Tag Archives: science fiction

William Gibson, Cyber Rebel

Mention the term Southern fiction, and people typically think of the works of Flannery O’Connor, William Faulkner, Ron Rash, or Charles Frazier. The term evokes scenes of snowy-white cotton fields, simmering tension between characters sipping bourbon, or protagonists haunted by an aching nostalgia for a rural life long gone.

Most folks wouldn’t associate memory uploads, runaway AI systems, or megacorporations as proper subjects for Southern fiction. But maybe my article on cyberpunk author William Gibson might just change your mind. It’s the featured post over at the Abbeville Institute blog. Read it there, and comment on it here. Enjoy!

Unbound – The First Collection

Unbound

I was pleasantly surprised to see my short story “Hunting Ground” included in DAOwens Publications’ Unbound – The First Collection. It’s an exciting blend of fantasy and science fiction stories, featuring the themes of the successful Unbound series, including Lost Friends, Changed Worlds, and Goodbye Earth.

Here’s what one reviewer had to say: “I enjoyed M.C. Tuggle’s “Hunting Ground” for its unusual antagonist. CHANGED WORLDS (Unbound Book 2) is a great read for those wanting to spice up their lives with something new.” Ben A. Sharpton, author of 2nd Sight.

Available at Kobo. Check it out!

Two Funerals (And a Wedding)

Two Funerals

Terror House Magazine is an independent literary journal based in Budapest, Hungary. Its mission is to publish fiction and articles “too edgy, unusual, or honest to be released elsewhere.” The latest issue features my short story “Two Funerals (And a Wedding).”

Carter Black is a young man with a special gift, one he’s inherited from his mother. She assures Carter that he and others like him represent the next step in human evolution, though he often wishes he could be like everyone else. But when his mother dies, Carter is forced to confront the true significance of that gift, and must also decide whether he will finally marry his patient and long-suffering fiancée.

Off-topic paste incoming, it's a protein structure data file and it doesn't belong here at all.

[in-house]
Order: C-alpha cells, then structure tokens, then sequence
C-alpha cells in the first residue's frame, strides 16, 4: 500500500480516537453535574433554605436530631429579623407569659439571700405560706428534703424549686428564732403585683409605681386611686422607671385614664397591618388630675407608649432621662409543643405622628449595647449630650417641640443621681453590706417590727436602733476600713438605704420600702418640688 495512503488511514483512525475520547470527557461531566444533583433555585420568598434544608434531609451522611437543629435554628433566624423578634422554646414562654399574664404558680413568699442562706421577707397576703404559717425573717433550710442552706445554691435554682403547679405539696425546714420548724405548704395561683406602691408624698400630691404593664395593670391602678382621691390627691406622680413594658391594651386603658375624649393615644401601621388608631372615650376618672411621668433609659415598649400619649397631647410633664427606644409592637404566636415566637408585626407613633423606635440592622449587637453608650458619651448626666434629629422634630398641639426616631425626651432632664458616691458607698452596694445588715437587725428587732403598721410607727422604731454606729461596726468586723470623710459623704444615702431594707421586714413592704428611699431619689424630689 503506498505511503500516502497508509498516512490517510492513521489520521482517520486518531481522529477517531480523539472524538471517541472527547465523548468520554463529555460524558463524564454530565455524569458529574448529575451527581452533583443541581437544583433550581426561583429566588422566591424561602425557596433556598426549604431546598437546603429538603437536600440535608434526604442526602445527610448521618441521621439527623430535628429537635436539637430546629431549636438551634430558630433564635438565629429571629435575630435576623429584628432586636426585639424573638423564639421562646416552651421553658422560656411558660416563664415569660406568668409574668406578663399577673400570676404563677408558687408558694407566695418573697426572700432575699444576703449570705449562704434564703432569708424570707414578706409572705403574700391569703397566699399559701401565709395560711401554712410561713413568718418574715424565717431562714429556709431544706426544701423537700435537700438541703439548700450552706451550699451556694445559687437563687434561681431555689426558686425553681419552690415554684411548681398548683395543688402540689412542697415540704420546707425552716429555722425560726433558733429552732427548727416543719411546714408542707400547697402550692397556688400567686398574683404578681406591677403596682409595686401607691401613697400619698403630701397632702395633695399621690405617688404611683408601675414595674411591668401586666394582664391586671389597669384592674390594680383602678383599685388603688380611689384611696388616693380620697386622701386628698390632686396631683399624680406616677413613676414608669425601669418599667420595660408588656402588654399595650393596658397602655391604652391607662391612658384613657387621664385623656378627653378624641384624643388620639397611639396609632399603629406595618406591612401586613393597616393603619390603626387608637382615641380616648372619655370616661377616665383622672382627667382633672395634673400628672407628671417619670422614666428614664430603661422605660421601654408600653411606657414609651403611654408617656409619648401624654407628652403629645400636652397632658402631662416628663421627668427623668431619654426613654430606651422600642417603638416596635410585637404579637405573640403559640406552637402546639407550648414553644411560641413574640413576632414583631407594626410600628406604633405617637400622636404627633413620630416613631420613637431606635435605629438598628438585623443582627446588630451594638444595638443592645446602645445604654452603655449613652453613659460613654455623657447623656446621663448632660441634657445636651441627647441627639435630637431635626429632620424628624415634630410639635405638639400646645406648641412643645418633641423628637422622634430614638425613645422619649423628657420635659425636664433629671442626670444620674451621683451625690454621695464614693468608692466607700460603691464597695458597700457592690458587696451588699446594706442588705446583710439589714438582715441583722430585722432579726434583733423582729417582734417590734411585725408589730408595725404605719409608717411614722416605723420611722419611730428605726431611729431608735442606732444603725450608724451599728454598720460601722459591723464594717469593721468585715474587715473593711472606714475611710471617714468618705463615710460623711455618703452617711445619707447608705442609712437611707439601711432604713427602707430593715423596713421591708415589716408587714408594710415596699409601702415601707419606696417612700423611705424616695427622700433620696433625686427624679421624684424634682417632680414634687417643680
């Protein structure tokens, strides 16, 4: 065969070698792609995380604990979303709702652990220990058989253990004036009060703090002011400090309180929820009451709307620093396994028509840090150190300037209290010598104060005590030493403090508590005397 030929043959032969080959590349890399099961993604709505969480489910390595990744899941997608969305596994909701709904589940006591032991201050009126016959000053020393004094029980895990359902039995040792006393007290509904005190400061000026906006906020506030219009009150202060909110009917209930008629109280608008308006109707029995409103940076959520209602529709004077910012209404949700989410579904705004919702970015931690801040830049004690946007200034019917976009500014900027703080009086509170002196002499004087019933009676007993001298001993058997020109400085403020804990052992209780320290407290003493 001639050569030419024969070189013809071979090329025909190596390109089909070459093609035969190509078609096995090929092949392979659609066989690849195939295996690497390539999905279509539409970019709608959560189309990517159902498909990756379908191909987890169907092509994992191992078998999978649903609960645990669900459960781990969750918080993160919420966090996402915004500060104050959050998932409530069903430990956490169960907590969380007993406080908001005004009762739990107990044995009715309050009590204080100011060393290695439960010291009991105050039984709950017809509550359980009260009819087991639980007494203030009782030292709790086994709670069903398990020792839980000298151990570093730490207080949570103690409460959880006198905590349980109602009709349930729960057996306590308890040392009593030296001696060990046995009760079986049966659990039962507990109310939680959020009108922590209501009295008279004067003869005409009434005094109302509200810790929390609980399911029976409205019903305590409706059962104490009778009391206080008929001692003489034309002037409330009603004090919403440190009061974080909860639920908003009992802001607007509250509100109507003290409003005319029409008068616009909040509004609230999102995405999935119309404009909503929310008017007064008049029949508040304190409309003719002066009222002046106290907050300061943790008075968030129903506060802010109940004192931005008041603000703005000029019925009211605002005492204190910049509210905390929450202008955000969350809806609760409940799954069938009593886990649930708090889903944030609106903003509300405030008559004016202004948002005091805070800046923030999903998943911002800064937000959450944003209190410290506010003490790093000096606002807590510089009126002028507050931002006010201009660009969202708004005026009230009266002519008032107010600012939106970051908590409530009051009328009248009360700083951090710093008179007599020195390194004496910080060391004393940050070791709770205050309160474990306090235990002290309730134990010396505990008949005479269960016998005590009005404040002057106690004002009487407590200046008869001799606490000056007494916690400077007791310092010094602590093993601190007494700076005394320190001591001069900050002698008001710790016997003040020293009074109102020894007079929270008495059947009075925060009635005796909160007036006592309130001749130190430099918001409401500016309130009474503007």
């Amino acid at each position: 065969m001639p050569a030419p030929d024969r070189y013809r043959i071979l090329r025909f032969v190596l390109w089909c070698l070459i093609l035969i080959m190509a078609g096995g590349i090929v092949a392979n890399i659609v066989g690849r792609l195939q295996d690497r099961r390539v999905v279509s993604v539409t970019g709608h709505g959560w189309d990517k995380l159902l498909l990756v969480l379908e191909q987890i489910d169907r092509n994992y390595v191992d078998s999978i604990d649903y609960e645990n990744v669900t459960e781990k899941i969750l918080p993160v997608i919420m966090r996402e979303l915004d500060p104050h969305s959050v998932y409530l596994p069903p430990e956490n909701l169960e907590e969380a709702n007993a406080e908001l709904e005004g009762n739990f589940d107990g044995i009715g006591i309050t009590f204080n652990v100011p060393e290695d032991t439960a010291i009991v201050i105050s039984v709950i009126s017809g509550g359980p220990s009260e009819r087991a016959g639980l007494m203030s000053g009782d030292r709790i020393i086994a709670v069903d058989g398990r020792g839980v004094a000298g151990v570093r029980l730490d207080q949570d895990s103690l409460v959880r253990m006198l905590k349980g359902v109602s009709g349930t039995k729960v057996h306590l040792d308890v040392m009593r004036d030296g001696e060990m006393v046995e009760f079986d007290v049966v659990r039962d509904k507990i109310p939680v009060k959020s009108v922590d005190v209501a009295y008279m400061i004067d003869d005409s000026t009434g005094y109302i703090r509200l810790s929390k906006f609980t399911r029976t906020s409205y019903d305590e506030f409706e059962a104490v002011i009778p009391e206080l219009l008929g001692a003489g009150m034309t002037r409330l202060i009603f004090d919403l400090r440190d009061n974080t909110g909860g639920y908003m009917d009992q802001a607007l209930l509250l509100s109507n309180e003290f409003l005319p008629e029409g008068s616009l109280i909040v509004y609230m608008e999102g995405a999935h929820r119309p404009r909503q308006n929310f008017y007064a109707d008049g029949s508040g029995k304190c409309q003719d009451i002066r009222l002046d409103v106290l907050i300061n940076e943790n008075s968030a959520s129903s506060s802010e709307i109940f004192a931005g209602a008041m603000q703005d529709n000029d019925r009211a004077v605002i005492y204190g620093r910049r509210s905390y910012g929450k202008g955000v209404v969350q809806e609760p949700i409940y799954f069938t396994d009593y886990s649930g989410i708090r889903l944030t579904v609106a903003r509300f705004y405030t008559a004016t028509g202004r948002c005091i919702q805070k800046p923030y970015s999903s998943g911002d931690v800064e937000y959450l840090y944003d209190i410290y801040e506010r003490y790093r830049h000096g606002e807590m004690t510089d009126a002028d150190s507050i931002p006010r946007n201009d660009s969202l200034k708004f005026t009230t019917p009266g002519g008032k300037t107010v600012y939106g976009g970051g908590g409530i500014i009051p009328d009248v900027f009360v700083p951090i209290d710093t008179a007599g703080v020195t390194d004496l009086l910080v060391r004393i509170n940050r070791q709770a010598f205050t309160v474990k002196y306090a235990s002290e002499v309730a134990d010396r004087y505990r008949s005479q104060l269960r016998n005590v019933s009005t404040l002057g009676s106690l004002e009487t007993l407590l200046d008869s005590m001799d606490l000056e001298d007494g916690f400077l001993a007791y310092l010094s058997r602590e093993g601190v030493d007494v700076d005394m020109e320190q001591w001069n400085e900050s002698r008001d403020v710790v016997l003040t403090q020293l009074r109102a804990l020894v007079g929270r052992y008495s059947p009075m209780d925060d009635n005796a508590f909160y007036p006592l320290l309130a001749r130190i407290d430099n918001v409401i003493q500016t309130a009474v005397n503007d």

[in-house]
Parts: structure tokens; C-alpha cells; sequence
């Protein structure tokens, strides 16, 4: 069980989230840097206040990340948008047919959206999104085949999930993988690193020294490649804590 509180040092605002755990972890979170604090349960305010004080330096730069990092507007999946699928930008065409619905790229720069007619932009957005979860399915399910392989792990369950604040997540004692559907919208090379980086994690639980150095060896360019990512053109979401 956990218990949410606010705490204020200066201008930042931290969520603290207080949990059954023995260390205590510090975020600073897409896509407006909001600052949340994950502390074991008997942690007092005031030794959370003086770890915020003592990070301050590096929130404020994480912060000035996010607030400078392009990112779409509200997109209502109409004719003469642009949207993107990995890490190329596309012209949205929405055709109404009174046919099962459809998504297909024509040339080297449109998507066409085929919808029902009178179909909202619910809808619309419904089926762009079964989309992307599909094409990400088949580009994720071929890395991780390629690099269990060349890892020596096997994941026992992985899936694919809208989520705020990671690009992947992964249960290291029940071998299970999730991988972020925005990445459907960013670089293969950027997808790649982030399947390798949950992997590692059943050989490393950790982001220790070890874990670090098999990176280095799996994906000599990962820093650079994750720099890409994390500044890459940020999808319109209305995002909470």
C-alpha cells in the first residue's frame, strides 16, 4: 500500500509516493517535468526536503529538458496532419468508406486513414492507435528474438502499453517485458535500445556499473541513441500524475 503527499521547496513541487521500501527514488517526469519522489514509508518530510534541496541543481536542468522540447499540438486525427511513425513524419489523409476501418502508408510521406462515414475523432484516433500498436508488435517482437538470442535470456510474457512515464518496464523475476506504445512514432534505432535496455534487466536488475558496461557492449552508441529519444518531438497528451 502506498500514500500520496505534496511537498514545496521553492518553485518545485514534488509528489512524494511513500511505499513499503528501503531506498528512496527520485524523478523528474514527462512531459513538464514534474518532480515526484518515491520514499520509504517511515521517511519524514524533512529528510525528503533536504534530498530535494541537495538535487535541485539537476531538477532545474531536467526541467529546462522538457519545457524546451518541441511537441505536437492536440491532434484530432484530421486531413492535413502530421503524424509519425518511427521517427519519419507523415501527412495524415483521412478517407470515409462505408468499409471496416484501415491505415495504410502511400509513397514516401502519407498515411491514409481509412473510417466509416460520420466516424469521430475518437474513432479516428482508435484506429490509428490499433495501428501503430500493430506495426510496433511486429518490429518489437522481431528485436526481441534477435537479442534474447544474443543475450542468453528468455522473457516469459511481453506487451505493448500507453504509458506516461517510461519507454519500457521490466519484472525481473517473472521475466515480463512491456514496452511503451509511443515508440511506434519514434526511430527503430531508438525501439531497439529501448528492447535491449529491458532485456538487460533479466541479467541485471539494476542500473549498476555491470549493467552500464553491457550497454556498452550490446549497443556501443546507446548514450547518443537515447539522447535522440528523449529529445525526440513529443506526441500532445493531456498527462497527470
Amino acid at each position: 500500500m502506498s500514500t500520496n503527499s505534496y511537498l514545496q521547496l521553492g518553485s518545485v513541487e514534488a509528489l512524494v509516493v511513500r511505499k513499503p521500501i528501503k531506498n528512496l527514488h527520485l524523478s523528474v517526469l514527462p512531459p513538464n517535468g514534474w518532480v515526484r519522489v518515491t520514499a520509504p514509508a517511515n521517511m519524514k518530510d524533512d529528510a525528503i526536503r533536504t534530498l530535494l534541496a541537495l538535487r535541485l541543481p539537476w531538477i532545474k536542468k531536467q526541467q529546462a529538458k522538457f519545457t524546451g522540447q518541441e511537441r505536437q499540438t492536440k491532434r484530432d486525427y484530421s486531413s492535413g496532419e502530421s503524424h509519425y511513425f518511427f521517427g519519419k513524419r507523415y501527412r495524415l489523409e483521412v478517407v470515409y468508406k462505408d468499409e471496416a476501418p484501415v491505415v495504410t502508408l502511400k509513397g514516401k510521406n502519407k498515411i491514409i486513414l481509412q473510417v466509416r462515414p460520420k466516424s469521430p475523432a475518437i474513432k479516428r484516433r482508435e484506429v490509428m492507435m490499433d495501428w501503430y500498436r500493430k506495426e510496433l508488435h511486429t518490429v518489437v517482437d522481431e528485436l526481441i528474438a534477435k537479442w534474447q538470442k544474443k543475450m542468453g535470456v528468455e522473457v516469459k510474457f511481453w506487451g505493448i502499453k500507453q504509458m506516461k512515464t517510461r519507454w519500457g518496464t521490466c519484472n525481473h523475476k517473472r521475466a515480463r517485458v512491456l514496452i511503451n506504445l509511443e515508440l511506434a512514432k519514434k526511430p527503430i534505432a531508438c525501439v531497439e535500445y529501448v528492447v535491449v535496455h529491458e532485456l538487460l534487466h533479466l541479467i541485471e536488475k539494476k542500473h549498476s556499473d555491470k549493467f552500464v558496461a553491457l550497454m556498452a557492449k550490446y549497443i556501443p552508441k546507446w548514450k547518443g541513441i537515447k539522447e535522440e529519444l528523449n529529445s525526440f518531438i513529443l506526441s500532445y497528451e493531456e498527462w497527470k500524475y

Like Carter Black, this story is not quite what it appears to be. On the surface, it’s an entertaining science fiction tale. But it’s also a funny/sad satire about a world that’s followed its dogmas to the point of self-delusion, if not insanity. You could call it dystopian, but the aim is to provoke debate. After all, literature can startle and heal at the same time. I hope you enjoy it.

If This Isn’t Nice, What Is?

Kurt Vonnegut

Most of us know Kurt Vonnegut from his science fiction classics, such as “Slaughterhouse Five” and “Player Piano.” But his fame as a commencement speaker almost overshadowed his fame (notoriety?) as a shrewd and caustic master of fiction. As Maria Popova illustrates in her review of “If This Isn’t Nice, What Is?,” Vonnegut’s collected commencement addresses, the author generously shared not only his hard-won wisdom, but also his stubborn optimism.

At the heart of Vonnegut’s talks, as in his fiction, is the urgent warning that we’re in danger of losing our humanity. We lose it, he says, by isolating and distracting ourselves. As Popova writes:

This, in fact — this passionate advocacy for the value of community, of finding your tribe — is something Vonnegut reiterates across his many commencement speeches. In another address, he, the father of seven children, argues that the modern family is simply too small, leaving too much room for loneliness and boredom, and advises: “I recommend that everybody here join all sorts of organizations, no matter how ridiculous, simply to get more people in his or her life. It does not matter much if all the other members are morons. Quantities of relatives of any sort are what we need.”